Though they are generally regarded as invaluable traces of late-Romantic style, early twentieth-century recordings make for uncomfortable bedfellows with modern norms for the performance of certain nineteenth-century repertoires and the canonic identities protected by those norms. Nowhere is this truer than in Brahmsian spheres, where the version of Johannes Brahms communicated by the recordings of the Schumann-Brahms circle of pianists stands in stark contrast to constructions of his 'Classical' identity and its underlying aesthetic ideology of control.
Just as Brahms's controlled mind and body are understood to rescue him from the excesses and debilities of his Romantic milieu, so too are modern Brahmsian pianists fetishized as elite performers whose sober treatment of musical detail, time and structure is understood to distance them from their more overtly sentimental and emptily virtuosic peers. This predication of Brahmsian identity on restraint however, leaves the pianists of the Schumann-Brahms circle in a precarious situation: their early recordings of Brahms's late piano pieces evidence an approach to detail, time and structure that is governed by the corporeal and psychological conundrums typically associated with Romanticism. While the chasm between these pianists' performances and modern Brahms style is often explained by changing tastes and standards, it is the author's contention that this gap is mediated by the aesthetic ideology of control, and enforced by a nearly immovable set of associated performance norms. As nothing is allowed to intrude into modern performances of Brahms's piano music that threatens understandings of his controlled identity, neither mainstream, historically-inspired, nor recordings-inspired Brahms sounds anything like Brahms as he was recorded by those who knew him, despite most pianists' dual claims of historical curiosity and creative agency.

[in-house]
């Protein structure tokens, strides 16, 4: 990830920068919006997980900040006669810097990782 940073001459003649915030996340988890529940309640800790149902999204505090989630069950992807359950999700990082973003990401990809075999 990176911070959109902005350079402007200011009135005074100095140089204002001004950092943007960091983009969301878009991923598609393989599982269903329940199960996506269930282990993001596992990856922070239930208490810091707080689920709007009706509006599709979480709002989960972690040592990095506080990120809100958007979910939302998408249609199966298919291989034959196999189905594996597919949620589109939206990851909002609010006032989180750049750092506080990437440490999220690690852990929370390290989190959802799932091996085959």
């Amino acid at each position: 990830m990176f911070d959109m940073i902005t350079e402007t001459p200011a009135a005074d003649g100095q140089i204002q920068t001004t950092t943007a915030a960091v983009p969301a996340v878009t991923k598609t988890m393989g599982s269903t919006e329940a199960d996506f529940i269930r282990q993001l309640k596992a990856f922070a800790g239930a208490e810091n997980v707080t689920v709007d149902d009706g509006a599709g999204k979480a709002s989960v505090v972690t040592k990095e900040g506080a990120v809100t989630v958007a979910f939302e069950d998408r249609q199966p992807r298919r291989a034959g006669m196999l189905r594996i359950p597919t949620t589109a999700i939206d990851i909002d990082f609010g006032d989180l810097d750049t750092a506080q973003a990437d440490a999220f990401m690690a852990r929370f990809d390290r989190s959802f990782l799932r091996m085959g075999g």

This volume and its associated performances seek to problematize Brahmsian identity: by investigating the origins of the aesthetic ideology of control and the modes by which it mediates scholarly and performance-based assessments of documentary and sounding evidence of Brahms's musical contexts; by suggesting what Brahms's late piano pieces might 'tell of' beyond narratives designed to buttress understandings of his controlled Classical identity; by analysing and copying the early Brahms recordings of pianists in his inner circle; and by demonstrating how these pianists' styles can be experimentally applied in ways that are at least as disruptive to modern notions of Brahmsian identity as their early-recorded models. It is found that when approaching evidence of Brahms's musical contexts with a view to problematizing rather than reinforcing current understandings of his identity, a style of performance emerges that is indeed ruled by the corporeal and psychological risks, tantrums and rhapsodies typically associated with Romantic pianism. This shift in understanding as related to Brahms's identity then opens up a palette of expressive and technical resources that are currently suppressed by the mores of modern Brahms style: resources that, when applied experimentally, are shown to both narrow and further elucidate the gaps between contemporary and early-recorded Brahms style, while also offering a tantalizing reconciliation between the Scylla and Charybdis of historical sympathy and creative agency in modern Brahms performance spheres.
On Thursday December 11 at 11h15, at the Academiegebouw Leiden, docARTES-PhD candidate Anna Scott publicly defended her thesis: Romanticizing Brahms: Early Recordings and the Reconstruction of Brahmsian Identity.